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Amazon fires back after Sen. Sanders criticizes wage levels of its warehouse workers

Senator Bernie Sanders wants to slap a special tax on Amazon and other big companies that employ workers who collect food stamps and other public assistance. But Amazon disputes Sanders' depiction, saying its pay and benefits are competitive with other retailers.

SEATTLE — Sen. Bernie Sanders, I-Vt., wants to slap a special tax on Amazon and other big companies that he says don’t pay their workers enough money so that they are forced to collect food stamps and other public assistance. But Amazon disputes Sanders’ depiction, saying its pay and benefits are competitive with other retailers.

The progressive icon from Vermont has been on the attack lately, posting a series of Facebook videos over the past week calling out Amazon and Walmart for not paying a living wage, which he lists in some posts as $15 an hour.

In one video, titled “Get Amazon Off of Corporate Welfare,” he highlighted that CEO Jeff Bezos is the world’s richest person and earns $260 million a day, while many of his warehouse workers are on food stamps.

“Mr. Bezos continues to pay many thousands of his Amazon employees wages that are so low that they are forced to depend on taxpayer-funded programs, such as food stamps, Medicaid and subsidized housing in order to survive,” Sanders said in the video, stressing that taxpayers foot the bill for these benefits. “Frankly, I don’t believe that ordinary Americans should be subsidizing the wealthiest people in the world because they pay their employees inadequate wages.”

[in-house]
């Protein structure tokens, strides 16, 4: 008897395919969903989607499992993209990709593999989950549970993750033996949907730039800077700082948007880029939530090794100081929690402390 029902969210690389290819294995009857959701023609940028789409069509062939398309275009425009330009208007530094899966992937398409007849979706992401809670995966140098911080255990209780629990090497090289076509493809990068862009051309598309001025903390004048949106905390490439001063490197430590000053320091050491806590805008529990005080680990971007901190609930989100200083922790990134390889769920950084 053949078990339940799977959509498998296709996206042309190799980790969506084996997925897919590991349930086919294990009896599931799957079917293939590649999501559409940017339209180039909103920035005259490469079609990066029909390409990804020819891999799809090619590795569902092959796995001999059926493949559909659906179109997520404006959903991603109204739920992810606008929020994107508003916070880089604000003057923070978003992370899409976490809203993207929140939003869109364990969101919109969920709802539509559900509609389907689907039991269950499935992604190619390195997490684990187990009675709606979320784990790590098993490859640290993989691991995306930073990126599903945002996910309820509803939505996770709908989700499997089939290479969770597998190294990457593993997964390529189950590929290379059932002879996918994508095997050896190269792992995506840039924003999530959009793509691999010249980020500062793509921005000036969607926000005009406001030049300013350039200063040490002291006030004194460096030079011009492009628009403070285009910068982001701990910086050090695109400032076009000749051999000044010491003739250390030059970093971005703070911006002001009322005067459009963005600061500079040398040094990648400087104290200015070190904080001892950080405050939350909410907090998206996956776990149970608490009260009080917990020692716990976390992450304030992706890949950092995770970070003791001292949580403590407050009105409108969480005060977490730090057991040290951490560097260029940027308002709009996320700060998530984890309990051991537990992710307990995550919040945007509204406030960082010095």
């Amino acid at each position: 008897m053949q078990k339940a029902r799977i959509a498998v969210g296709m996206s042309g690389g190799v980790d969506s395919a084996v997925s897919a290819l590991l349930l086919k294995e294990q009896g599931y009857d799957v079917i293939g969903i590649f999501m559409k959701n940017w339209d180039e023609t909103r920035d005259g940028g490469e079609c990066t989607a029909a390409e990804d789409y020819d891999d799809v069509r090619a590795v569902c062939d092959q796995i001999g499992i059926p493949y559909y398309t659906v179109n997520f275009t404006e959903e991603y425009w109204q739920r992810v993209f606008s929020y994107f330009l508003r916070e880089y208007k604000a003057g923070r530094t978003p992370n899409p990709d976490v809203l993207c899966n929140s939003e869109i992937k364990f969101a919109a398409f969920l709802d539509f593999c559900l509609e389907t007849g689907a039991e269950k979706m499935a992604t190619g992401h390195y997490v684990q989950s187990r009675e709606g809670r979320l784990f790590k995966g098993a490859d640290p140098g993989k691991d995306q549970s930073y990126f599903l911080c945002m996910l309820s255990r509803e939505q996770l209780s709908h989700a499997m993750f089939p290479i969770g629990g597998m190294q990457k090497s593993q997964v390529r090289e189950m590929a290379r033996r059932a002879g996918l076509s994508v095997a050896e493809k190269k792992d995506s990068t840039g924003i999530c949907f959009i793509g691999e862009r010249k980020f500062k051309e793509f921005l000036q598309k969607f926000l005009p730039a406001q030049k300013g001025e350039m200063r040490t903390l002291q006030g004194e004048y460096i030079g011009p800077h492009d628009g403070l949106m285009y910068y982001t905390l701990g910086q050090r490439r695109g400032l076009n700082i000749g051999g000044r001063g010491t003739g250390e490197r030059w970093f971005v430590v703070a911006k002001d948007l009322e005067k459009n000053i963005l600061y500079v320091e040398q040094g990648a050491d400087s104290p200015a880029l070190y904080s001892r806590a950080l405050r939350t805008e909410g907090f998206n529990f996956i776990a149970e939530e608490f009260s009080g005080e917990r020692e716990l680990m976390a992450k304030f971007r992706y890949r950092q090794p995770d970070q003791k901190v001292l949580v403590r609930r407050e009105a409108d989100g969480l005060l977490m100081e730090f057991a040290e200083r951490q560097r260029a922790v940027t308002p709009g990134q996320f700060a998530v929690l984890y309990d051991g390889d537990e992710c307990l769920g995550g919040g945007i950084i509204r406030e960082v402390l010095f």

The senator argues that Amazon’s median employee pay is $28,446, which he says is 9% less than the industry average and “well below what constitutes a living wage for a family of four in the United States.” Also, he says he believes that many of the company’s workers are either contractors or employed by temporary staffing agencies and earn even less.

Sanders plans to introduce legislation in the Senate next week that would levy a tax on large companies equal to the value of the government benefits their workers receive. He argues that if employers paid a living wage, taxpayers would save $150 billion a year on public assistance programs.

In addition, he posted a form on his Senate and Facebook pages urging Amazon employees to share their experiences working at the online retail titan and asking them whether they are on public assistance or struggle with demanding working conditions.

Amazon, however, called Sanders’ assertions “inaccurate and misleading” in a blog post Wednesday. It has invited the senator to tour one of its warehouse “fulfillment centers,” which is where many of Amazon’s lower-paid employees work. The company says that Sanders is referring to people who only worked at Amazon for a short period of time or who chose to work part-time.

It said that its average hourly wage for a full-time ‘fulfillment center’ employee is more than $15 an hour, including cash, stock and incentive bonuses, but before overtime. Amazon also said that it offers health and disability insurance, as well as retirement savings plans, company stock, tuition payments and up to 20 weeks of paid leave. The company says it created more than 130,000 new jobs in the U.S. last year.

“We encourage anyone to compare our pay and benefits to other retailers,” it wrote, encouraging workers to fill out Sanders’ form.

Walmart did not immediately respond to a request for comment.